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  Chameleon Information

There are 10 informational link matches for 'Chameleon'.
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More About Chameleons ...
Chameleons (family Chamaeleonidae) are small to mid-size reptiles, and one of the best known lizard families. They are famous for their ability to change their colour but also because of their elongated tongue and their eyes which can be moved independently of each other. The name "Chameleon" means "earth lion" and is derived from the Greek words chamai (on the ground, on the earth) an leon (lion).

This is a rather old lizard family since fossil records are known from as early as the early Tertiary.

The main distribution of Chameleons is Africa and Madagascar, although some species are also found in parts of southern Europe, Sri Lanka, India and Asia Minor. Different members of this family inhabit all kinds of biotopes like tropical and montane rain forests, savannahs and sometimes semideserts and steppes. Chameleons are mostly arboreal and are often found on smaller bushes and shrubs rather than on taller trees. Some species, however, live on the ground under foliage.

All Chameleon species are diurnal. Their main activity is in the morning and in the evening. Chameleons are not active hunters but rather sit motionless for hours and wait for a prey to pass by. They mainly feed on different arthropods and small vertebrates. Chameleons live mostly solitary and are quite aggressive toward other members of the same species.

Change of Colour
Some Chameleon species are able to change their body colour, which made them one of the most famous lizard families. Contrary to popular belief, this change of colour is not an adaptation to the surroundings but rather an expression of the physical and physiological condition of the lizard. The skin colour is changed under influence of mood, light and temperature. The skin colour also plays an important part in communication and rivalry fights.

Chameleons have specialized cells that lie in two layers under the chameleon's transparent outer skin. The cells in the upper layer, which are called chromatophores, contain yellow and red pigments. Below these chromatophores is a another cell layer. Cells of this layer are called guanophores and they contain the colourless crystaline substance guanin. These guanophores reflect amongst others the blue part of incident light. If the upper layer of chromatophores is yellow, the reflected light becomes green (blue plus yellow). A layer of dark melanin containing melanophores is situated even deeper under these blue and white light reflecting guanophores.These melanophores influence the lightness of the reflected light. All these different pigment cells can relocate their pigments, thereby influencing the colour of light which is reflected.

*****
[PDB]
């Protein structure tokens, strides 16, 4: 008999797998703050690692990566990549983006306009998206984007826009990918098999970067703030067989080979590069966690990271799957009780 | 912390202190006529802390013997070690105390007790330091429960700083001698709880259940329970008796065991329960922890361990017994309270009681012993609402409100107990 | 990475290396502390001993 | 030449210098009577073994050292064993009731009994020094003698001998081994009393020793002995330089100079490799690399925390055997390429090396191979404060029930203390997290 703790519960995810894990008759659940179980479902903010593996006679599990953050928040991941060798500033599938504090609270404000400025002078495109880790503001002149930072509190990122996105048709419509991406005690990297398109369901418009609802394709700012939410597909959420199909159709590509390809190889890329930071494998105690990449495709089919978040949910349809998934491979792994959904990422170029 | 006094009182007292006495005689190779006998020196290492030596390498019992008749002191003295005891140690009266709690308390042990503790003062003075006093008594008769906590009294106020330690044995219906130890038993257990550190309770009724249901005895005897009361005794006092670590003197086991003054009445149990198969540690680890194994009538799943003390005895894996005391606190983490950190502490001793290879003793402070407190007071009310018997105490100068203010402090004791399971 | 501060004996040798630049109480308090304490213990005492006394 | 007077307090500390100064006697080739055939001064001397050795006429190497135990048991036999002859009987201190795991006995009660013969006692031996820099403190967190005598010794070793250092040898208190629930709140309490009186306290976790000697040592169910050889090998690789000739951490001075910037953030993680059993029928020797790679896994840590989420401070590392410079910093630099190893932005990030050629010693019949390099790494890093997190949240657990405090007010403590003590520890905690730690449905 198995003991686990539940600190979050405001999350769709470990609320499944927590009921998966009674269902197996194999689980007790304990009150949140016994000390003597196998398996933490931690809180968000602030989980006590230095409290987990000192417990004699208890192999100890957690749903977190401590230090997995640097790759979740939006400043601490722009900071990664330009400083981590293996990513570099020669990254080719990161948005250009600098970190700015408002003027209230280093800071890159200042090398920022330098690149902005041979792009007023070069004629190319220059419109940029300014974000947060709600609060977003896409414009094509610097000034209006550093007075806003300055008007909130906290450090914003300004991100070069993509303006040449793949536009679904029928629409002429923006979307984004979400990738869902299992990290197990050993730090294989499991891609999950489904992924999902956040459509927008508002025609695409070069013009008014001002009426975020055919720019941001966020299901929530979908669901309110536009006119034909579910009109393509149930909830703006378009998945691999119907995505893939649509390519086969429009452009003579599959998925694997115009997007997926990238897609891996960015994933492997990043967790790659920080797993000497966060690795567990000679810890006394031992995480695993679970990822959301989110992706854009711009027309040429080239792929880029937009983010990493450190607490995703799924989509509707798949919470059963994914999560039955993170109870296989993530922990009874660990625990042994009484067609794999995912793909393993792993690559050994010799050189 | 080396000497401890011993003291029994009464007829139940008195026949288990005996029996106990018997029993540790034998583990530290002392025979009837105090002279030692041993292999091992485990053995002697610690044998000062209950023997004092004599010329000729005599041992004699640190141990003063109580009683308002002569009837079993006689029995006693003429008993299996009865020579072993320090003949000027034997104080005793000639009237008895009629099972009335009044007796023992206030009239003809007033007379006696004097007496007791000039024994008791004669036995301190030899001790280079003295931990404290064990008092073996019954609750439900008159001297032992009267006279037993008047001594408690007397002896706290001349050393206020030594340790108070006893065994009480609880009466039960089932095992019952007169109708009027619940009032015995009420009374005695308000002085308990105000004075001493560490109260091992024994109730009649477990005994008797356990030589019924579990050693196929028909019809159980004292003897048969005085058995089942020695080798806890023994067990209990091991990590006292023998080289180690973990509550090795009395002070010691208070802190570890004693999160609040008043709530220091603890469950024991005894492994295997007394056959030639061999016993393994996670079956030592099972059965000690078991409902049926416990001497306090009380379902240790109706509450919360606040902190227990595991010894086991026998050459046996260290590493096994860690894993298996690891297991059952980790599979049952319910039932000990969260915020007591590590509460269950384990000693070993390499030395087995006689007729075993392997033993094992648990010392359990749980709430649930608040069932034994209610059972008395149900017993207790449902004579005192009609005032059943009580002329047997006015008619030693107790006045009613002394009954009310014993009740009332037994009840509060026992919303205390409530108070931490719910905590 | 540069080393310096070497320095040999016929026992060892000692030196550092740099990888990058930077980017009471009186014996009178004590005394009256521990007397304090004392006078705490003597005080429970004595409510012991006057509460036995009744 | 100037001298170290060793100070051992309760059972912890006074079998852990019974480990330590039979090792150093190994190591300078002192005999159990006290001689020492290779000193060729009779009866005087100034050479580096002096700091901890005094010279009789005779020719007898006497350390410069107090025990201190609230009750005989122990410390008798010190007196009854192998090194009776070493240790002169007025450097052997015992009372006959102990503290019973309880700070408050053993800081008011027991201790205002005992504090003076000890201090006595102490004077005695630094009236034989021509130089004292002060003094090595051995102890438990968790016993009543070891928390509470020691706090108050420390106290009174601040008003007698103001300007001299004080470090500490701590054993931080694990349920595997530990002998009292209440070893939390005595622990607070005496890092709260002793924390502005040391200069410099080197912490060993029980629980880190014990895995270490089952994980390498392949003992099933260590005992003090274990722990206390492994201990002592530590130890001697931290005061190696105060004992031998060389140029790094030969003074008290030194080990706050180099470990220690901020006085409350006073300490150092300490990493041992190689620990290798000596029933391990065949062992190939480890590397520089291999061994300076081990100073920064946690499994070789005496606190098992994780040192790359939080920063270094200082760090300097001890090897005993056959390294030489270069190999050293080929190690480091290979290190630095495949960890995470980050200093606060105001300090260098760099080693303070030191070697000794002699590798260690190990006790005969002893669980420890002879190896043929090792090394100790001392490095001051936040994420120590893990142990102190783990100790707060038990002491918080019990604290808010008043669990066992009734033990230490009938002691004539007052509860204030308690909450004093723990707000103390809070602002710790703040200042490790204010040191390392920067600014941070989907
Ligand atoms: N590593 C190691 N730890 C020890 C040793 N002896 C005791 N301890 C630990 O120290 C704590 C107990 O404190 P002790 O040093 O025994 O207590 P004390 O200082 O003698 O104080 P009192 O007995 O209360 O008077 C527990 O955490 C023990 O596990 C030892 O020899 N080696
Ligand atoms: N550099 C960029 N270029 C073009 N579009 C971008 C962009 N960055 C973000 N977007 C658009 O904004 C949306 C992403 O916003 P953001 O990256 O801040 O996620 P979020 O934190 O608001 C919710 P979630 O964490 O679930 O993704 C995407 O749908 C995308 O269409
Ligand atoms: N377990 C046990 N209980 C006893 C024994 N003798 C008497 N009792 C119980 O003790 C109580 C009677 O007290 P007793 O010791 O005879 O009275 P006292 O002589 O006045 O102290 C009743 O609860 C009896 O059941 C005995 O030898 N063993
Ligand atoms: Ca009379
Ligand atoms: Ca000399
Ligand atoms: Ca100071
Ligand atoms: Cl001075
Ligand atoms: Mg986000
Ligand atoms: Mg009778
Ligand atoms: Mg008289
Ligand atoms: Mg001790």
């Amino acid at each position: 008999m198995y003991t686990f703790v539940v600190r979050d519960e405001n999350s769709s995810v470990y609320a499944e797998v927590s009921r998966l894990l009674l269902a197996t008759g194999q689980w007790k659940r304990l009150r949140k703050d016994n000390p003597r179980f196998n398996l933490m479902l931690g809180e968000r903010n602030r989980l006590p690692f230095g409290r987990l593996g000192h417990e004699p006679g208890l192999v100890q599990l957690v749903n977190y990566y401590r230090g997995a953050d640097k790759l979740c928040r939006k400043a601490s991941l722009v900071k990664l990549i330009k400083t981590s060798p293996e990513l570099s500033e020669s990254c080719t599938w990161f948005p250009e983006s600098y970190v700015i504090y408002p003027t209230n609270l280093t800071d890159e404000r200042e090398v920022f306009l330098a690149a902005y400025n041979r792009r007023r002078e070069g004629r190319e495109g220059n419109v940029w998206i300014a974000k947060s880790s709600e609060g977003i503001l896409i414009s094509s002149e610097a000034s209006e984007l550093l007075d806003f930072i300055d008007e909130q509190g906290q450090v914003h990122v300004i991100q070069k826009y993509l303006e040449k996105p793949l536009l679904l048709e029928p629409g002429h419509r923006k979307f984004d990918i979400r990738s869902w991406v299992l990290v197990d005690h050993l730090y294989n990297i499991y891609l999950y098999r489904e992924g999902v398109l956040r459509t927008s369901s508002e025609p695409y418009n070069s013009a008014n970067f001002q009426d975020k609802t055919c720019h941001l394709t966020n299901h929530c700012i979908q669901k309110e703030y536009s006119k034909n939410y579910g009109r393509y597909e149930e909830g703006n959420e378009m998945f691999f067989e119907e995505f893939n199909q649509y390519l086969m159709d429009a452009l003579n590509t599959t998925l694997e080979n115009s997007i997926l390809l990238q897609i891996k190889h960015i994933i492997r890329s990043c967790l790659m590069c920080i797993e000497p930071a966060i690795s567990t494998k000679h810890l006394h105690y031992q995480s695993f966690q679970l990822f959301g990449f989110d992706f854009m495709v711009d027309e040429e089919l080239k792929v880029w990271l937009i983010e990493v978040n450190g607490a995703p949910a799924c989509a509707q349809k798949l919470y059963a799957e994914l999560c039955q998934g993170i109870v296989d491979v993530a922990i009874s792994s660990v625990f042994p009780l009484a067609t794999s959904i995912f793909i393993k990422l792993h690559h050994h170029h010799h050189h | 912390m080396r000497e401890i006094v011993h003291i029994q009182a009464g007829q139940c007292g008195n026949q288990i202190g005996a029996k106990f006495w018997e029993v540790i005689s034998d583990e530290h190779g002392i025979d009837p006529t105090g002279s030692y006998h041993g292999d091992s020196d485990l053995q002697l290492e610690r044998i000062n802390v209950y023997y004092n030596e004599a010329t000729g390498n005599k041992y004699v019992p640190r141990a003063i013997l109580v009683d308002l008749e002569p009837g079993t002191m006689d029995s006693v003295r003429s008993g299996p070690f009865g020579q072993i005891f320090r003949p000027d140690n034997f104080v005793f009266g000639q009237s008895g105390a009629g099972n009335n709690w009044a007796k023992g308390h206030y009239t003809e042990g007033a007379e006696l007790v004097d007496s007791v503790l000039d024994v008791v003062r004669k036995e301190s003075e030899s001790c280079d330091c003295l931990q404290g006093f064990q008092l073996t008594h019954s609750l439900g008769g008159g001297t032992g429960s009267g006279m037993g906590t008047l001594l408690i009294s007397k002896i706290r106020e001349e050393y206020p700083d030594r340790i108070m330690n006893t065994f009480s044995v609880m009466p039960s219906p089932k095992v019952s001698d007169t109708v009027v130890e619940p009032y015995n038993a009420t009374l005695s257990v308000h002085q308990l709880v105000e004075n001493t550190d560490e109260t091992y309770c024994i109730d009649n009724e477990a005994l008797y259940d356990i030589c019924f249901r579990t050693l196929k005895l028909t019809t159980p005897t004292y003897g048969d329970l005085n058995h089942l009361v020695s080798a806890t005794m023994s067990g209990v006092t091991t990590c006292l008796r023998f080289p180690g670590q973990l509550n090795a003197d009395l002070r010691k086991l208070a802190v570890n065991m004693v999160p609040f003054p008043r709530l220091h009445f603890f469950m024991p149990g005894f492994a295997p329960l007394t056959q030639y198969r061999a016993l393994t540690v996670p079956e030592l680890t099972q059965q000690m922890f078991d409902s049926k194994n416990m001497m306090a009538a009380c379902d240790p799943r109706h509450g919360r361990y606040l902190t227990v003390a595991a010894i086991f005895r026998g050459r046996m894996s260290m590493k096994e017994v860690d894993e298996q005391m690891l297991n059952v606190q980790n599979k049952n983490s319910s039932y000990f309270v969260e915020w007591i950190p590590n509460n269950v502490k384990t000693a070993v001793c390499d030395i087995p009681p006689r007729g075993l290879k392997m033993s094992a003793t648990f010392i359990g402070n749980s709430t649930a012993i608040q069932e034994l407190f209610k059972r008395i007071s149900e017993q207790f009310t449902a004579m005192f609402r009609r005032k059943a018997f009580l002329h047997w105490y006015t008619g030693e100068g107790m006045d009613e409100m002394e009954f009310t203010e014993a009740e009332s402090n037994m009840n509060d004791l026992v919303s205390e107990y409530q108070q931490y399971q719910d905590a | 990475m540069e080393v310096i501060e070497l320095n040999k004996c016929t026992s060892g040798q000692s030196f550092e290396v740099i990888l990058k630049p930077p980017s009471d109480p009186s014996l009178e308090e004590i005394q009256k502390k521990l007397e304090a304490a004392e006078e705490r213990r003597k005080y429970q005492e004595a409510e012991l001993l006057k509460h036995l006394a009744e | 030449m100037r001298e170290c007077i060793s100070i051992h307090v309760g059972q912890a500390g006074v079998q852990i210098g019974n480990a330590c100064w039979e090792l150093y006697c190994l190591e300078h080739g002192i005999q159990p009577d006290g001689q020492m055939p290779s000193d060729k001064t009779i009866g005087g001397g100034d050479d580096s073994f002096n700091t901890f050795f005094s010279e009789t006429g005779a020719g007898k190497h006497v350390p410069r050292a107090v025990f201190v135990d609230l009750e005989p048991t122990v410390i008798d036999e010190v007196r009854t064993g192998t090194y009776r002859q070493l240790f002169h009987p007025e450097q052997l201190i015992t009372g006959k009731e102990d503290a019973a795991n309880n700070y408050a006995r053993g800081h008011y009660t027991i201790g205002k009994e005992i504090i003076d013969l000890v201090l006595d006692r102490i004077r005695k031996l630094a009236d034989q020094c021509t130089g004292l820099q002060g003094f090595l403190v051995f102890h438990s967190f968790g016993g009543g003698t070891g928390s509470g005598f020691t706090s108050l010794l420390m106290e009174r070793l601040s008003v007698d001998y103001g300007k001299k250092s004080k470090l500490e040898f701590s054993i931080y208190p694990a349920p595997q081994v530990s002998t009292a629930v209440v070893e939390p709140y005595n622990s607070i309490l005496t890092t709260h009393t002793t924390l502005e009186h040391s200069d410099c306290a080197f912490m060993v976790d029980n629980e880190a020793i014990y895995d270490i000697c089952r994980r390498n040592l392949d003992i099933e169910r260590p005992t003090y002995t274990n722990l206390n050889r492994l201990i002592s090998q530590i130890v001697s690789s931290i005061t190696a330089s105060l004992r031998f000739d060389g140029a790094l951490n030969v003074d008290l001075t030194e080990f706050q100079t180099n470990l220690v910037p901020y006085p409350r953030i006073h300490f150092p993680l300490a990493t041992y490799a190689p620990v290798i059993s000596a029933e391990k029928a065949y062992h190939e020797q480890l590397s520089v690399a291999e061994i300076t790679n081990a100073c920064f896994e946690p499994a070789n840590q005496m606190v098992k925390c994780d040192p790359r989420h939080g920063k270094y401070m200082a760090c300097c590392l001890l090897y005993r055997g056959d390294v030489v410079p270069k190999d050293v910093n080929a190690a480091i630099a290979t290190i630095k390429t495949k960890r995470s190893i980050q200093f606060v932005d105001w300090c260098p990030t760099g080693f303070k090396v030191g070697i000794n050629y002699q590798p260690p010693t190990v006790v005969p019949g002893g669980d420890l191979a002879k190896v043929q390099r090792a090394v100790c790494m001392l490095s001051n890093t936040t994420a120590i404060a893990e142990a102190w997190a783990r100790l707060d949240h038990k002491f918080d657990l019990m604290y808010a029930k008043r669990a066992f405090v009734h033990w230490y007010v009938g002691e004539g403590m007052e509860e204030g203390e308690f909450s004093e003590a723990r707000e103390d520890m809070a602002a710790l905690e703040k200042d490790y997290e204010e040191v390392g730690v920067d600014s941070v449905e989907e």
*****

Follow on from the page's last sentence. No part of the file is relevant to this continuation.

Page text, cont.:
Phylum: Chordata
Class: Reptilia
Order: Squamata
Family: Sauria
Source: Wikipedia Read more about Chameleons
Jacsons Chameleons
A study on the behavior and ecology of Jackson's chameleons Read More
Veiled Chameleon
Sedgwick County Zoo
Veiled Chameleon fact sheet Read More
Veiled Chameleon
University of Michigan
Information on geographic range, physical characteristics, food habits, reproduction, behavior, habitat, etc. "The veiled chameleon is characterized as an aggressive, brightly colored chameleon". Read More
Meller's Chameleon
National Geographic
Meller's Chameleon fact sheet and pictures; video clip Read More
Veiled Chameleon
Veiled Chameleon
Guide on raising and caring for veiled chameleon. "Veiled Chameleons are usually tame but frequent handling could stress the chameleon". Read More
Chameleon Crazy-
Narrative on chameleons. "Their mystical ways of changing color have always been fascinating". Read More
Veiled Chameleon
Mr.BarnabyBigglesworths homepage
Pictures of a chameleon called Barnaby Bigglesworths Read More
Cheetah Conservation Fund
" The purpose of the Cheetah Conservation Fund is to ensure the long-term survival of the cheetah and their ecosystem". Read More
Information on chameleons, "The Chameleon Journals website is dedicated to keepers and breeders of old world chameleons and sharing information about their captive husbandry". Read More
Parson's Chameleon
Houston Zoo
About Parson's Chameleon Read More
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